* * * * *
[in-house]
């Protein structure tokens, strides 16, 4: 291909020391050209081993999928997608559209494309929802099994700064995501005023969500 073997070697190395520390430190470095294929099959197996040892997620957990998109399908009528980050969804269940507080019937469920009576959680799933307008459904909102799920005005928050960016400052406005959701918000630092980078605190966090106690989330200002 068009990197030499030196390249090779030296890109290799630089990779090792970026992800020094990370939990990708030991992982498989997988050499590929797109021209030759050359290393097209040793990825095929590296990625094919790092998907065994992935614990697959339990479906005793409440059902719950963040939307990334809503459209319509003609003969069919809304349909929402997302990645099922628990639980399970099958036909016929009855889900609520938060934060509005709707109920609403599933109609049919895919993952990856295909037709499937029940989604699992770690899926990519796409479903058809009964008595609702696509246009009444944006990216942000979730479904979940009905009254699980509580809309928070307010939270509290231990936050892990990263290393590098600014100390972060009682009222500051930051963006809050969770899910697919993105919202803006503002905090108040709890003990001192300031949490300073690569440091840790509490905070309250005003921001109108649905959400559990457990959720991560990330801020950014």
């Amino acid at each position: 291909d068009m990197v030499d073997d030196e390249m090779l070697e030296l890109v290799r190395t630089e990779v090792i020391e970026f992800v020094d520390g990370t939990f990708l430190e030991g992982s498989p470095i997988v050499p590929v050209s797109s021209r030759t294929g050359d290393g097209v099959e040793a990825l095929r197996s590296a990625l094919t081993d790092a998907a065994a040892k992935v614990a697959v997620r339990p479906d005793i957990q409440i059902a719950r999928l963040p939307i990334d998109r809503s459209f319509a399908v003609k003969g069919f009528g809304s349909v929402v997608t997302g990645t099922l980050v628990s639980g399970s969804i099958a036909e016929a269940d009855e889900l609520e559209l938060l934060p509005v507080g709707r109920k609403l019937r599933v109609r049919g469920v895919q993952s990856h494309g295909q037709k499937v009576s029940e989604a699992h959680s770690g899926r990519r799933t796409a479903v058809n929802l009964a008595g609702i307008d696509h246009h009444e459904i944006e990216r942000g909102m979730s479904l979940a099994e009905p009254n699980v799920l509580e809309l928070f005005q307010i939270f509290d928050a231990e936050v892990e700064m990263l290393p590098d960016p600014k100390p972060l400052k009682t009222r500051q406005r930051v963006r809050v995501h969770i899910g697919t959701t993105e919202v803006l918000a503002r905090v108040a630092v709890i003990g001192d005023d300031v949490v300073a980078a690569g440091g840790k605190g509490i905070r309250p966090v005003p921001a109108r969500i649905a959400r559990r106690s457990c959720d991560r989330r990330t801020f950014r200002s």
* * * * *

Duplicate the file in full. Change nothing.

[in-house]
């Protein structure tokens, strides 16, 4: 291909020391050209081993999928997608559209494309929802099994700064995501005023969500 073997070697190395520390430190470095294929099959197996040892997620957990998109399908009528980050969804269940507080019937469920009576959680799933307008459904909102799920005005928050960016400052406005959701918000630092980078605190966090106690989330200002 068009990197030499030196390249090779030296890109290799630089990779090792970026992800020094990370939990990708030991992982498989997988050499590929797109021209030759050359290393097209040793990825095929590296990625094919790092998907065994992935614990697959339990479906005793409440059902719950963040939307990334809503459209319509003609003969069919809304349909929402997302990645099922628990639980399970099958036909016929009855889900609520938060934060509005709707109920609403599933109609049919895919993952990856295909037709499937029940989604699992770690899926990519796409479903058809009964008595609702696509246009009444944006990216942000979730479904979940009905009254699980509580809309928070307010939270509290231990936050892990990263290393590098600014100390972060009682009222500051930051963006809050969770899910697919993105919202803006503002905090108040709890003990001192300031949490300073690569440091840790509490905070309250005003921001109108649905959400559990457990959720991560990330801020950014």
């Amino acid at each position: 291909d068009m990197v030499d073997d030196e390249m090779l070697e030296l890109v290799r190395t630089e990779v090792i020391e970026f992800v020094d520390g990370t939990f990708l430190e030991g992982s498989p470095i997988v050499p590929v050209s797109s021209r030759t294929g050359d290393g097209v099959e040793a990825l095929r197996s590296a990625l094919t081993d790092a998907a065994a040892k992935v614990a697959v997620r339990p479906d005793i957990q409440i059902a719950r999928l963040p939307i990334d998109r809503s459209f319509a399908v003609k003969g069919f009528g809304s349909v929402v997608t997302g990645t099922l980050v628990s639980g399970s969804i099958a036909e016929a269940d009855e889900l609520e559209l938060l934060p509005v507080g709707r109920k609403l019937r599933v109609r049919g469920v895919q993952s990856h494309g295909q037709k499937v009576s029940e989604a699992h959680s770690g899926r990519r799933t796409a479903v058809n929802l009964a008595g609702i307008d696509h246009h009444e459904i944006e990216r942000g909102m979730s479904l979940a099994e009905p009254n699980v799920l509580e809309l928070f005005q307010i939270f509290d928050a231990e936050v892990e700064m990263l290393p590098d960016p600014k100390p972060l400052k009682t009222r500051q406005r930051v963006r809050v995501h969770i899910g697919t959701t993105e919202v803006l918000a503002r905090v108040a630092v709890i003990g001192d005023d300031v949490v300073a980078a690569g440091g840790k605190g509490i905070r309250p966090v005003p921001a109108r969500i649905a959400r559990r106690s457990c959720d991560r989330r990330t801020f950014r200002s």